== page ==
The meaning of words evolves. For years many people have complained about the use of ‘literally’ to mean ‘figuratively’, such as ‘I laughed so much I literally died’ or ‘I was literally glued to the TV set’. Thanks to its overuse (incorrectly), Webster’s dictionary has now included ‘literally’ to mean literally its opposite. Another word that is currently being overused (and incorrectly) by TV reporters (especially on BBC) is ‘punter’. I’m finding myself increasingly irritated by it’s routine use to mean ‘customer’ or ‘client’. Recently I have overhead business users using it too. In this post I argue that we should resist the casual shift of meaning from customer to punter.
Punters versus customers
‘Punters’ are people who gamble, make risky investments or place bets.The word became popular in the 1980s. It’s not clear why news outlets insist on using the word ‘punter’. Maybe the think its trendy. Clearly words do come in and out of fashion such as ‘iconic’. Everything these days is iconic according to news reporters, presenters and journalists. The issue is that ‘punters’ and ‘customers’ are two separate things. A customer wants assurances that goods or services will be delivered to an appropriate standard. ‘Punters’ flip a coin!
Although in time ‘punter’ will undoubtedly find its way into the dictionary with an alternative meaning (customer), but the implication will stay. What next? Think of a service you need to visit and ask yourself ‘Do I want to be a punter?’ Are you expecting to ‘just take your changes’? Do you want to be treated like the proverbial fool, easily parted with your money?
Attitudes, Values and Actions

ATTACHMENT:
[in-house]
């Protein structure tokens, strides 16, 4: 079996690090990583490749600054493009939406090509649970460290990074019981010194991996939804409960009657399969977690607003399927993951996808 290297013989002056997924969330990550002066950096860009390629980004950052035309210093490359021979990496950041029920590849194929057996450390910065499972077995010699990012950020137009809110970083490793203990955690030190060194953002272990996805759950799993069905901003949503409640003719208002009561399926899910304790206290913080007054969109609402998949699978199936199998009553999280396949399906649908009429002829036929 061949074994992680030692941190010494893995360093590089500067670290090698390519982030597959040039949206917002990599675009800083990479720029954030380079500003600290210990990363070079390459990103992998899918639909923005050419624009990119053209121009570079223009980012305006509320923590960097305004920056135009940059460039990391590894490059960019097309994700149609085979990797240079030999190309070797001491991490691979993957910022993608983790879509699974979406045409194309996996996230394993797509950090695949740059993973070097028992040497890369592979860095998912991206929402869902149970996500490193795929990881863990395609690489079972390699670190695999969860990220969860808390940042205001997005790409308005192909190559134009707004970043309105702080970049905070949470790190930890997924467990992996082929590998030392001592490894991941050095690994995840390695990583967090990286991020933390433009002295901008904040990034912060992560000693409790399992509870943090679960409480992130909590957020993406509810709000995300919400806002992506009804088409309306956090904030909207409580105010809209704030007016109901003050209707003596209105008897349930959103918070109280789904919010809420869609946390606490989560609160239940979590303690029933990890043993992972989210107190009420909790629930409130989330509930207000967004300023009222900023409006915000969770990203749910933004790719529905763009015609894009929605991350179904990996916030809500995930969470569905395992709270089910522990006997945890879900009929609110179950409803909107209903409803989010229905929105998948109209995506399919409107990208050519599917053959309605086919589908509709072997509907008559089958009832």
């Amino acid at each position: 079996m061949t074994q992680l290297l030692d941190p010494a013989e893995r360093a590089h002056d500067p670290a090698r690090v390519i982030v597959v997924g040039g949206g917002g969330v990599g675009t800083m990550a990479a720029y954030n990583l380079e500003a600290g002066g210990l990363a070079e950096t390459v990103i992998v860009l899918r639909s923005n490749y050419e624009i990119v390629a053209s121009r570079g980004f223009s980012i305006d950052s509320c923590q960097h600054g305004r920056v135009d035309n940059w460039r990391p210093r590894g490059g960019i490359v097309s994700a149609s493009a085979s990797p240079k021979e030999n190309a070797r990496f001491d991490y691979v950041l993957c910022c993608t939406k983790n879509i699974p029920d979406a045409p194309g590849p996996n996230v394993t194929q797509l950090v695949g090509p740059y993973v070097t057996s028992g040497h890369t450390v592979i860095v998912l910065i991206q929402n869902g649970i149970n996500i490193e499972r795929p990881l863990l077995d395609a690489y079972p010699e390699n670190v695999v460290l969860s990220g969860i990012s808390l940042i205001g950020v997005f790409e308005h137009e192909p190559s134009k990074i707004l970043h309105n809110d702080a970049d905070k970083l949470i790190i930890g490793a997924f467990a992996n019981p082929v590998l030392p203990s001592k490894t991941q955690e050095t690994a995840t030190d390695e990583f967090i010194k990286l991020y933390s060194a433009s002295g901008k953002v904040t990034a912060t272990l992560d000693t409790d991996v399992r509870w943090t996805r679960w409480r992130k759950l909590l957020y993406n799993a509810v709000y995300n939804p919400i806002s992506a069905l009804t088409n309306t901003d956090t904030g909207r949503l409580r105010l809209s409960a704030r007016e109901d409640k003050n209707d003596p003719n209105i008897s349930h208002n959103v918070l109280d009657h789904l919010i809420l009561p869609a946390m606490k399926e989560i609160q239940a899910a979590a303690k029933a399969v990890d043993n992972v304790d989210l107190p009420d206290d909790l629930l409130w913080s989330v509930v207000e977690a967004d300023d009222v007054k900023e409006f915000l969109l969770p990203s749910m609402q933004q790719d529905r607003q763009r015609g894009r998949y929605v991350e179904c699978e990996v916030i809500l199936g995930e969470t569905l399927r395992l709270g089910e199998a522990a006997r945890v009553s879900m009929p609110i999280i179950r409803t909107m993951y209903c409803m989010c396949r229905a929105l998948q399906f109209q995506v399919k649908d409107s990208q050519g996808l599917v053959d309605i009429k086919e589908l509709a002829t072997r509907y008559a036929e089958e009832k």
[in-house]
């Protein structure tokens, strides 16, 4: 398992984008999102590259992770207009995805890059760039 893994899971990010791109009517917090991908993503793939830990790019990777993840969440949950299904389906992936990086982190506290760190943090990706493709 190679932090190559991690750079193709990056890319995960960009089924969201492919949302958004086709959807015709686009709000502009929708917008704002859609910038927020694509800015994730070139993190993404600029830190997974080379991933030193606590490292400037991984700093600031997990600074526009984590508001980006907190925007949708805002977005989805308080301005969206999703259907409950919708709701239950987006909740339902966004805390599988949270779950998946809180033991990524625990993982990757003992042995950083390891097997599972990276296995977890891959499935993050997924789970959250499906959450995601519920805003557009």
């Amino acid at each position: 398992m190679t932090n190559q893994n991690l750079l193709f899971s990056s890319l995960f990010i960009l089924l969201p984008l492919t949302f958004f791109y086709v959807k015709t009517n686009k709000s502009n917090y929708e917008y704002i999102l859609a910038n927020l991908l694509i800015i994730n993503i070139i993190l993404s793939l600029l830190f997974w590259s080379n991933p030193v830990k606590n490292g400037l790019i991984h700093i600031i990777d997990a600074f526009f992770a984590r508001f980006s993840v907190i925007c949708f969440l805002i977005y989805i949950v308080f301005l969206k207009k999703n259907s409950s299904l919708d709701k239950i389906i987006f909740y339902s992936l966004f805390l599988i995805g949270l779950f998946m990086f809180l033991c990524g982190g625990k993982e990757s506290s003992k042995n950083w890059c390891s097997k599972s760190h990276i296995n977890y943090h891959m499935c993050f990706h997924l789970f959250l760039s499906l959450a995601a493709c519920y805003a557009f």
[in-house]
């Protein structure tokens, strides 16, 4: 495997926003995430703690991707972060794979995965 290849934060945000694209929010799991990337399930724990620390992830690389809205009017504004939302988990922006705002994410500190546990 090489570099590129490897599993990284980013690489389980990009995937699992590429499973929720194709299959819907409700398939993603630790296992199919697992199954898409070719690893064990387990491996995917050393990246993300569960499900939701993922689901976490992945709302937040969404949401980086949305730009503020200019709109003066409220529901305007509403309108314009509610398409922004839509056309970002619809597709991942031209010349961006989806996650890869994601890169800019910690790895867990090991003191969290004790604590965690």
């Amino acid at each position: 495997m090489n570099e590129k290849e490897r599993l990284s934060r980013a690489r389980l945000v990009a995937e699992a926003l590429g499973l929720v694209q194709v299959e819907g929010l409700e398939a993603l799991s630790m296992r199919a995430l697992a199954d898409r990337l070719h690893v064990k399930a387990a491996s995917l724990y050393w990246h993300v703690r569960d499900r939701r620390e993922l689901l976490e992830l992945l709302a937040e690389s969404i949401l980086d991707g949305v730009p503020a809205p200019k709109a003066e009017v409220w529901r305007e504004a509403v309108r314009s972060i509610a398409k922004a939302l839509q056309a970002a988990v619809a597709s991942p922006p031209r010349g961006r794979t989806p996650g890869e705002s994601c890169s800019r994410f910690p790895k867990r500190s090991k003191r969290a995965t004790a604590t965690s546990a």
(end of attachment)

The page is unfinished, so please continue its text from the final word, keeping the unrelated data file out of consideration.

Customer service is one thing that a business cannot afford to short-change its customers on. Customer loyalty is not built on a punt. It’s not just a turn of phrase; it whispers contempt. We are often told to treat people as we would want to be treated. Better still to find out how people want to be treated and treat them that way instead. Our words reveal our attitudes. Our attitudes communicate our values and, in turn, shape our actions. Actions build trust. With trust comes loyalty. Businesses who treat their customers as ‘punters’ can’t really expect any of that, and certainly don’t deserve it.
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About the author
Dr Gary Wood is a social psychologist and life coach. He is author of Unlock Your Confidence which is based on his confidence-building workshops. Gary is based in Birmingham and Edinburgh where he runs his own training and coaching practice and research consultancy. He also offers coaching worldwide through Skype. His clients have included BBC, Powergen, American Airlines, The Payments Council, first direct amongst others. Contact Gary Wood by email to see how his solution focused (life) coaching approach would benefit you or your organization. See: Testimonials from former clients.